Concussion Protocol

Concussion Protocol

Parents and coaches are not expected to be able to “diagnose” a concussion. That is the role of an appropriate health-care professional. However, everyone involved in athletics must be aware of the signs, symptoms and behaviors associated with a concussion. If you suspect that an athlete may have a concussion, then he or she must be immediately removed from all physical activity.


Signs Observed by Coaching Staff

  • Appears dazed or stunned
  • Is confused about assignment or position
  • Forgets an instruction
  • Is unsure of game, score or opponent
  • Moves clumsily
  • Answers questions slowly
  • Loses consciousness (even briefly)
  • Shows mood, behavior or personality changes
  • Can’t recall events prior to hit or fall
  • Can’t recall events after hit or fall


Symptoms Reported by Athlete

  • Headaches or “pressure” in head
  • Nausea or vomiting
  • Balance problems or dizziness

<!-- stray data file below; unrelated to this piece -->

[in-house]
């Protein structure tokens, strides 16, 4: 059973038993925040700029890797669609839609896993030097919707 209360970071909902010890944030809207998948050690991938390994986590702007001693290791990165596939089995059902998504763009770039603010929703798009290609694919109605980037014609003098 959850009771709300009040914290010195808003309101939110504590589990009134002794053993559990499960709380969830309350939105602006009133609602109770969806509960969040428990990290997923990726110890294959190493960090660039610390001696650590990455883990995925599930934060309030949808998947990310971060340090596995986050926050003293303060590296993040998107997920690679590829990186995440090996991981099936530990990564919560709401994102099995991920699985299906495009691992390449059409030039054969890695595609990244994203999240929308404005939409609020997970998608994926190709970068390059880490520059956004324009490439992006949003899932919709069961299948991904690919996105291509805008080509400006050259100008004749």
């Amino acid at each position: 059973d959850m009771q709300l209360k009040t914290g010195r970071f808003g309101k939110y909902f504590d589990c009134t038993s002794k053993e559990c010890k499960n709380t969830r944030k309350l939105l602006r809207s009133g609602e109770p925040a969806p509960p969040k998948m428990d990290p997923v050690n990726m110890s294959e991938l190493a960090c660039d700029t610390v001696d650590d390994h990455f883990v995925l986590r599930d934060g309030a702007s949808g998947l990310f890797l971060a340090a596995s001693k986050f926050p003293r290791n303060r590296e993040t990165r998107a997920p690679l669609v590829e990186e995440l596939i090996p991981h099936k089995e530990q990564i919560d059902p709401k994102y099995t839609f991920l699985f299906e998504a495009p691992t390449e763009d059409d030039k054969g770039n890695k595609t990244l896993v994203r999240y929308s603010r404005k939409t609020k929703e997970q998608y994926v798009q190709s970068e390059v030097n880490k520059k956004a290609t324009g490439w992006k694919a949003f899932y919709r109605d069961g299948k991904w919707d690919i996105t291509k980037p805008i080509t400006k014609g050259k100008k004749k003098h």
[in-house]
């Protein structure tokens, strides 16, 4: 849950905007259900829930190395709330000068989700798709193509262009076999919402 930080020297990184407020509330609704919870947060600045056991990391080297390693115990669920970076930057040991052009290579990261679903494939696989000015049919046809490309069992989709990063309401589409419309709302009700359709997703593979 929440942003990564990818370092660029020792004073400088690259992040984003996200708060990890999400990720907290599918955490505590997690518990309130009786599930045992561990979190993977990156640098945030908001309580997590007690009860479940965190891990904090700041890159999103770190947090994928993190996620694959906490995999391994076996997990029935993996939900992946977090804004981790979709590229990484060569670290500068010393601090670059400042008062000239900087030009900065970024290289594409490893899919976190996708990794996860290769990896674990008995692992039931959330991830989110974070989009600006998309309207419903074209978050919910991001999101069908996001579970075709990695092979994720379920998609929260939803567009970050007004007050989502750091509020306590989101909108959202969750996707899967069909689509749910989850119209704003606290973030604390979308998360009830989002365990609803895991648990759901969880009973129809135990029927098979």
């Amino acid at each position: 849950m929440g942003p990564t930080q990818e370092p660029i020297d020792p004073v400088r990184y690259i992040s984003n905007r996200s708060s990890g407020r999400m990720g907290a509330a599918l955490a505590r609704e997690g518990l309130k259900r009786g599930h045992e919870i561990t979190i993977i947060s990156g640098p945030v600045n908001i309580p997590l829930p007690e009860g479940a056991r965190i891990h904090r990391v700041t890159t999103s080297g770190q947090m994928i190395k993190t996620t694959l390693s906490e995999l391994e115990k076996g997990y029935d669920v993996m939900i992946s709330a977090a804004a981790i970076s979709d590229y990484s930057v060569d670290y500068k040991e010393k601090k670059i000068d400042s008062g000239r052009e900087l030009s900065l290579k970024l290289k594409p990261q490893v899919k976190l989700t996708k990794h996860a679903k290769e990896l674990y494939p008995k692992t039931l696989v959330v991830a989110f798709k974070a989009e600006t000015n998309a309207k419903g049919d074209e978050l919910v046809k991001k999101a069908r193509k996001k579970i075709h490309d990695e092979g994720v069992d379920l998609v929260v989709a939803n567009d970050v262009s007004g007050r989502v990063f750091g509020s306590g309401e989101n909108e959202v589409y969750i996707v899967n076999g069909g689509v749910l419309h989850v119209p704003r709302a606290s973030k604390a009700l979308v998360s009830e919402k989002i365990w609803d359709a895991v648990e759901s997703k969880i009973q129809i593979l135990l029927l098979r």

• Double or blurry vision
  • Sensitivity to light
  • Sensitivity to noise
  • Feeling sluggish, hazy, foggy or groggy


Concentration or memory problems

  • Confusion
  • Does not “feel right” or is “feeling down”
  • When in doubt, sit them out!
  • When you suspect that a player has a concussion, follow the “Heads Up” 4-step Action Plan.
  • Remove the athlete from play.


Ensure that the athlete is evaluated by an appropriate health-care professional.

Inform the athlete’s parents or guardians about the possible concussion and give them information on concussion.

Keep the athlete out of play the day of the injury and until an appropriate health-care professional says he or she is symptom-free and gives the okay to return to activity.

The signs, symptoms, and behaviors associated with a concussion are not always apparent immediately after a bump, blow, or jolt to the head or body and may develop over a few hours or longer.  An athlete should be closely watched following a suspected concussion and should never be left alone.